Was 2022 the Worst NBA First Round Ever?

The first round of the 2022 NBA Playoffs has finally come to a merciful end with exactly nothing of interest happening at any point.

That is to say, there were zero upsets—all of the top four seeds advanced in each conference—and none of the series went seven games. Indeed, only four series went even six games, with three ending on the favorite’s home floor in Game 5 and one, the Celtics-Nets dumpster fire, ending with a pretty little implosion of what was supposed to be a superteam and title contender but instead had Kyrie Irving on it, which only ends well when LeBron James turns into 1980 Magic Johnson when the Cavaliers get down 3-1 in the Finals.

Has this ever happened before? Could this be the least interesting playoff opening round in NBA history?

Well…let’s take a look back, shall we?

A Lack of Game 7s

Since the first round went from best-of-five to best-of-seven in 2003, there have been years filled with short series. After all, the 2004 playoffs featured three first-round sweeps and four series that ended with Game 5. But even 2004 gave us one seven-game series, as the 4 seed Miami Heat needed seven games to bump off the 5 seed New Orleans Hornets, who were both still named the Hornets and still stuck in the Eastern Conference after moving from Charlotte for the 2002-03 season. The realignment would come with the introduction of the Charlotte Bobcats the next year; the name change came later, as the Hornets became the Pelicans in 2013 and the Bobcats re-introduced the old Charlotte Hornets name and colors in 2014.

Point is, at least there was a Game 7.

The only years lacking a Game 7 in the first round were 2011, when four series went six games but none of those Game 6 contests featured the team facing elimination rising to the challenge, and this year.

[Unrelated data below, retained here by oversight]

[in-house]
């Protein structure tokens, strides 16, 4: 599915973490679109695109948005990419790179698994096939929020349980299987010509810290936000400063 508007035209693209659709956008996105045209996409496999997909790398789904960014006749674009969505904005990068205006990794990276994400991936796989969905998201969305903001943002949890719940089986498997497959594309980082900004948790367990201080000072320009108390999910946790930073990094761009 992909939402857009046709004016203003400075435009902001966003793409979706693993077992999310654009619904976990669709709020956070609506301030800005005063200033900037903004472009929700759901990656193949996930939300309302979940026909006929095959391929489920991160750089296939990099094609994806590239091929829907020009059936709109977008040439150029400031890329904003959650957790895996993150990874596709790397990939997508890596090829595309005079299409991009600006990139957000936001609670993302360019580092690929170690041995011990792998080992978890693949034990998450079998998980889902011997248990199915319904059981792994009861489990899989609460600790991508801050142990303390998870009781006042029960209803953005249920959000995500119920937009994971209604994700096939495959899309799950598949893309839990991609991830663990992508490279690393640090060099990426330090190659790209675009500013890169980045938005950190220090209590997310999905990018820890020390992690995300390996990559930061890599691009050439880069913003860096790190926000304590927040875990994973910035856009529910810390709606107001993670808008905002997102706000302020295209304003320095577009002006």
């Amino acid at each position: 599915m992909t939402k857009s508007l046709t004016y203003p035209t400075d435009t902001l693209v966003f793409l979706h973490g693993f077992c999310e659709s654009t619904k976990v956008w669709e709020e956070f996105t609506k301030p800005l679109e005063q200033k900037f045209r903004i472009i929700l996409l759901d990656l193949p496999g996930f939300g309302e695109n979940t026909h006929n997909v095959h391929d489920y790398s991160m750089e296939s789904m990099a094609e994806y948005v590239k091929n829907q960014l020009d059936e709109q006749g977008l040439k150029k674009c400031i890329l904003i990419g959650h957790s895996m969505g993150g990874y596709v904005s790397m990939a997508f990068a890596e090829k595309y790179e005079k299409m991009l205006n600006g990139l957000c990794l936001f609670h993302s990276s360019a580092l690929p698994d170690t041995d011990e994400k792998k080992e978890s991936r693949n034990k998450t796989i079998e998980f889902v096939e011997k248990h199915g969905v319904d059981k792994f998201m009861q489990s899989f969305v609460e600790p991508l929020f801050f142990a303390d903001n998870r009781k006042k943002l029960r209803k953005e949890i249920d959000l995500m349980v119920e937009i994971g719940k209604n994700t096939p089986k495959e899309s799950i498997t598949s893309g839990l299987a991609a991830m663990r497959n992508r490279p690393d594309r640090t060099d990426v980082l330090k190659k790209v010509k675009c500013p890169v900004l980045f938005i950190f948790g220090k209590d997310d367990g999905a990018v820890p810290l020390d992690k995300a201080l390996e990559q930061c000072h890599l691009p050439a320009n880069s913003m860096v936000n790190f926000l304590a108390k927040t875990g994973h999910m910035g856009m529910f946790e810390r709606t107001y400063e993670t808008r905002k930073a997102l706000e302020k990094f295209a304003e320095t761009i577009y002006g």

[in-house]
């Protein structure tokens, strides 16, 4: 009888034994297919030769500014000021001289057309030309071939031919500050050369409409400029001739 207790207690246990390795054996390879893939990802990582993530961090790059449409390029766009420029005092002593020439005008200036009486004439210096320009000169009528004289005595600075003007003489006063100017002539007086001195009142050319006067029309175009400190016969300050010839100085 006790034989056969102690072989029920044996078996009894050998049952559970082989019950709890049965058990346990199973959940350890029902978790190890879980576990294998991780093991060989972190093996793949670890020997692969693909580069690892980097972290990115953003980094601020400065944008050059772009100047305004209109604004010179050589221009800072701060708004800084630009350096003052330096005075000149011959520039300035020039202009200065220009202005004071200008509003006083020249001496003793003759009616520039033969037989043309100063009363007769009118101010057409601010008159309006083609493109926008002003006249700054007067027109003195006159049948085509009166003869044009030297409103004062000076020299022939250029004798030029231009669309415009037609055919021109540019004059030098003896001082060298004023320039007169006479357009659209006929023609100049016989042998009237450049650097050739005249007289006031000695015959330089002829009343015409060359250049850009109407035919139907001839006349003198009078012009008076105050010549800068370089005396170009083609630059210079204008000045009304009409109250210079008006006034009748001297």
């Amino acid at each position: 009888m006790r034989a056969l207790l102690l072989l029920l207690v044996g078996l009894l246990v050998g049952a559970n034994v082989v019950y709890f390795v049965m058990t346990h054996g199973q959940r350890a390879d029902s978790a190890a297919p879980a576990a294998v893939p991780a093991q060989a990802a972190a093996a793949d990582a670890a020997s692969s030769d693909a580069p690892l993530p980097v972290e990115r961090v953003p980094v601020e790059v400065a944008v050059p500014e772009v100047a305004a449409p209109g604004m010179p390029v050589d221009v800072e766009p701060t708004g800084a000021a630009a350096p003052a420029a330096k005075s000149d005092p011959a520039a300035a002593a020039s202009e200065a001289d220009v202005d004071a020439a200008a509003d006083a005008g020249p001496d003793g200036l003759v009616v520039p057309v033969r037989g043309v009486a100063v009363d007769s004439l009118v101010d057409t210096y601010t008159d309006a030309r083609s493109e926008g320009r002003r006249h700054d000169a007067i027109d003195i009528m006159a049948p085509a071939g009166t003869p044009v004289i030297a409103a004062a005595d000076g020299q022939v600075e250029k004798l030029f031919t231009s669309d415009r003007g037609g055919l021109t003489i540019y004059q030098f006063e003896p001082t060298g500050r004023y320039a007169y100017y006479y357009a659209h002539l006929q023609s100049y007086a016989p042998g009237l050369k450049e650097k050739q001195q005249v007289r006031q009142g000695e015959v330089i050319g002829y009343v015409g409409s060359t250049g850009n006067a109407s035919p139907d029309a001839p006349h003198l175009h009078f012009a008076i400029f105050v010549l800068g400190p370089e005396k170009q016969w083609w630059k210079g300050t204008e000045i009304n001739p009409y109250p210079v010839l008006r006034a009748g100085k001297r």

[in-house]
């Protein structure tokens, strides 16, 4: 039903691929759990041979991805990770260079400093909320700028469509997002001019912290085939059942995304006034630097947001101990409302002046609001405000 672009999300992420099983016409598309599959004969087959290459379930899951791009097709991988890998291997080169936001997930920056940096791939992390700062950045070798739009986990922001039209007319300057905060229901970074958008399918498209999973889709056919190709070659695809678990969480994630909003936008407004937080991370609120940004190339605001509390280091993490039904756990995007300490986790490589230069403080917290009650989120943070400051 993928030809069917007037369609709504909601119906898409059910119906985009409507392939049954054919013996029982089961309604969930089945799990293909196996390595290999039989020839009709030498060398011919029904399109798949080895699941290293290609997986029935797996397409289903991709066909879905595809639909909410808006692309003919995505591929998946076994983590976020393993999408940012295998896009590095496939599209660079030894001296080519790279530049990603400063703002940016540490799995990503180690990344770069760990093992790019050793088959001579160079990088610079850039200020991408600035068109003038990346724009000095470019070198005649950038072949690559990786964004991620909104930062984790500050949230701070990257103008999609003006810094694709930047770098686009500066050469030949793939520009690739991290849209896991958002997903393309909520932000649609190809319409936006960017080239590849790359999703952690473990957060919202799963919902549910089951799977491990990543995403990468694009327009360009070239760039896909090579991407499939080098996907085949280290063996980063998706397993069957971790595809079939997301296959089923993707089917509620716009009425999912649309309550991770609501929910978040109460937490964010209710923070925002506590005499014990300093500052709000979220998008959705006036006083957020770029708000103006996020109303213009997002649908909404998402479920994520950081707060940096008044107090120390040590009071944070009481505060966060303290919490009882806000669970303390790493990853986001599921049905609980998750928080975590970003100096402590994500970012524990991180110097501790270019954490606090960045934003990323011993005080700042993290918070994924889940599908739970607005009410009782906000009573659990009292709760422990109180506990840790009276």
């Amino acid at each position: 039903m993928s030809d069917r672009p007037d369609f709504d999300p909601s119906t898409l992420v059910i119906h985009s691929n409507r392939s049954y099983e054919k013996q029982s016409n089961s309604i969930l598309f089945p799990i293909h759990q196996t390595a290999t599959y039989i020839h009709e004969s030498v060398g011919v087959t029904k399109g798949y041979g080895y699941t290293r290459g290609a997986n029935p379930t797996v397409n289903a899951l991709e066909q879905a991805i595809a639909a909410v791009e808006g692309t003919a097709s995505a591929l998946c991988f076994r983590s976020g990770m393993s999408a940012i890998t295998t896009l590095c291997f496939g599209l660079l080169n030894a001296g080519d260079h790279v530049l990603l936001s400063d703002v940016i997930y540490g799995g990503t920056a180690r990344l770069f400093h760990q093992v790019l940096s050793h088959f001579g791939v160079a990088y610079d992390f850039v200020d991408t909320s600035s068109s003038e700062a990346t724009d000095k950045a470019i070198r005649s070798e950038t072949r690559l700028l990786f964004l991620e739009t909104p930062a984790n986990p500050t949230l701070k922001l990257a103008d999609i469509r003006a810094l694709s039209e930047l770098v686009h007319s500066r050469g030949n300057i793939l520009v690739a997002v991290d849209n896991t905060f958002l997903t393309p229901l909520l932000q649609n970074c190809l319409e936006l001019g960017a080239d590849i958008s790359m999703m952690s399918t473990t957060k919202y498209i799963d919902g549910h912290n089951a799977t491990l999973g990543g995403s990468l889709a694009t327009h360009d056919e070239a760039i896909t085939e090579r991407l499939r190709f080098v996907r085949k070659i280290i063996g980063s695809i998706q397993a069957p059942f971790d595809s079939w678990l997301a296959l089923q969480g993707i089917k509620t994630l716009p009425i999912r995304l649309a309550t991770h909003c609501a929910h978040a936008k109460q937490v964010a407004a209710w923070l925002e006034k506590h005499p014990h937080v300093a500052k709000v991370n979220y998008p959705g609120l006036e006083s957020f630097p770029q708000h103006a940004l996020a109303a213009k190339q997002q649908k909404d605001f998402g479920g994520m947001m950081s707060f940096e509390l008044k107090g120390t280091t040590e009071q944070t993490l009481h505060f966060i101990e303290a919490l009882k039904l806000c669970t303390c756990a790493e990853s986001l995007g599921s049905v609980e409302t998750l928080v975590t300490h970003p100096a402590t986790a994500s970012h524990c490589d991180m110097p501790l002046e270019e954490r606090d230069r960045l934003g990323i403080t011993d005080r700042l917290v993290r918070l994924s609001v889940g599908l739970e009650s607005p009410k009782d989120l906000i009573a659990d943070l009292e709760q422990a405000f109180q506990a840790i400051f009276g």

So that narrows it down. If we’re taking “lack of a Game 7” and “no upsets” as our criteria for Worst. Playoffs. Ever., then we’re already down to our two finalists.

So let’s look back at 2011 and see if…

Everything Goes Chalk

This year, the Heat, Celtics, Bucks, and Sixers, seeded one through four respectively in the East, all won their opening series. Sure, the Toronto Raptors made a series of it by winning Games 4 and 5 and making everyone freak out about what a terrible coach Doc Rivers is in the playoffs, but the Sixers got it together and won Game 6 to finally close out that series and spare Doc the indignity of a nice little traffic spike on that article I wrote about how much he sucks (thanks, Google!)

Over in the West, the Pelicans made it interesting for five minutes when they won Game 2 in Phoenix, but they surrendered Game 3, something the underdog should NEVER do in a seven-game series (I’ve written about that too—Part 1 is here and you can also read Part 2), won Game 4 at home, only to choke the series away for good when they lost Game 6 at home.

Likewise, the Timberwolves made life a bit too much fun for the Grizzlies in their series, but once again, the Wolves yakked away Game 3 and finally lost on their own floor in Game 6.

And Utah? Won Game 1 in Dallas, lost Game 3 at home, lost the series in 6. You cannot lose Game 3 at home if you’re the underdog and want to have any chance at all of winning the series. They might as well have just spared us the remaining three games and called the series over right then and there.